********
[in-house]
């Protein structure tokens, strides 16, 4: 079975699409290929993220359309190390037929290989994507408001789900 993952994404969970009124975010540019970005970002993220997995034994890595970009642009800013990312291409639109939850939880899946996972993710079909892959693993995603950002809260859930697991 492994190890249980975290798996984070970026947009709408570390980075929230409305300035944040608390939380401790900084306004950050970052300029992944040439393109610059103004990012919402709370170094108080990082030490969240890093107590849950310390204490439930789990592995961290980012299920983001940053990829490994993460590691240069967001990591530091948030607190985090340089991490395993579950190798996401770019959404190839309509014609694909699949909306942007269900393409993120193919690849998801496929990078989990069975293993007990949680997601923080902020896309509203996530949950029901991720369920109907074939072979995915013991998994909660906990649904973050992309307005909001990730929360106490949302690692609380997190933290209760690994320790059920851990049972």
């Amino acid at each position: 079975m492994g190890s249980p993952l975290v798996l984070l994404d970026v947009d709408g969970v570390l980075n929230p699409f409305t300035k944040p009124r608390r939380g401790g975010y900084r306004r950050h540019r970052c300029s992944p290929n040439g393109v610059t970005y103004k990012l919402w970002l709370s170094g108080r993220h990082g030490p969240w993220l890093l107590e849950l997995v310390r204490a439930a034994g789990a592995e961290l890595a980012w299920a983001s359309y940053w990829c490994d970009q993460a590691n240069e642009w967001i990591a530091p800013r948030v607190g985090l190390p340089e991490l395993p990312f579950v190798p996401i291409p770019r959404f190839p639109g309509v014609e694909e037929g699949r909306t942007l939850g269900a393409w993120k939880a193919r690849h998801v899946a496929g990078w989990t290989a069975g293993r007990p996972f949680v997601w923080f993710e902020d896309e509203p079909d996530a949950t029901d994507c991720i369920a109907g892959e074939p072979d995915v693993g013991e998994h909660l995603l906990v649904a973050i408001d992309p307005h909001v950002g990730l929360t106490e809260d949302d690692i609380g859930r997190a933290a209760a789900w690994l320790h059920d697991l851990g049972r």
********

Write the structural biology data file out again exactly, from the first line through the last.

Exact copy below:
[in-house]
């Protein structure tokens, strides 16, 4: 079975699409290929993220359309190390037929290989994507408001789900 993952994404969970009124975010540019970005970002993220997995034994890595970009642009800013990312291409639109939850939880899946996972993710079909892959693993995603950002809260859930697991 492994190890249980975290798996984070970026947009709408570390980075929230409305300035944040608390939380401790900084306004950050970052300029992944040439393109610059103004990012919402709370170094108080990082030490969240890093107590849950310390204490439930789990592995961290980012299920983001940053990829490994993460590691240069967001990591530091948030607190985090340089991490395993579950190798996401770019959404190839309509014609694909699949909306942007269900393409993120193919690849998801496929990078989990069975293993007990949680997601923080902020896309509203996530949950029901991720369920109907074939072979995915013991998994909660906990649904973050992309307005909001990730929360106490949302690692609380997190933290209760690994320790059920851990049972």
């Amino acid at each position: 079975m492994g190890s249980p993952l975290v798996l984070l994404d970026v947009d709408g969970v570390l980075n929230p699409f409305t300035k944040p009124r608390r939380g401790g975010y900084r306004r950050h540019r970052c300029s992944p290929n040439g393109v610059t970005y103004k990012l919402w970002l709370s170094g108080r993220h990082g030490p969240w993220l890093l107590e849950l997995v310390r204490a439930a034994g789990a592995e961290l890595a980012w299920a983001s359309y940053w990829c490994d970009q993460a590691n240069e642009w967001i990591a530091p800013r948030v607190g985090l190390p340089e991490l395993p990312f579950v190798p996401i291409p770019r959404f190839p639109g309509v014609e694909e037929g699949r909306t942007l939850g269900a393409w993120k939880a193919r690849h998801v899946a496929g990078w989990t290989a069975g293993r007990p996972f949680v997601w923080f993710e902020d896309e509203p079909d996530a949950t029901d994507c991720i369920a109907g892959e074939p072979d995915v693993g013991e998994h909660l995603l906990v649904a973050i408001d992309p307005h909001v950002g990730l929360t106490e809260d949302d690692i609380g859930r997190a933290a209760a789900w690994l320790h059920d697991l851990g049972r």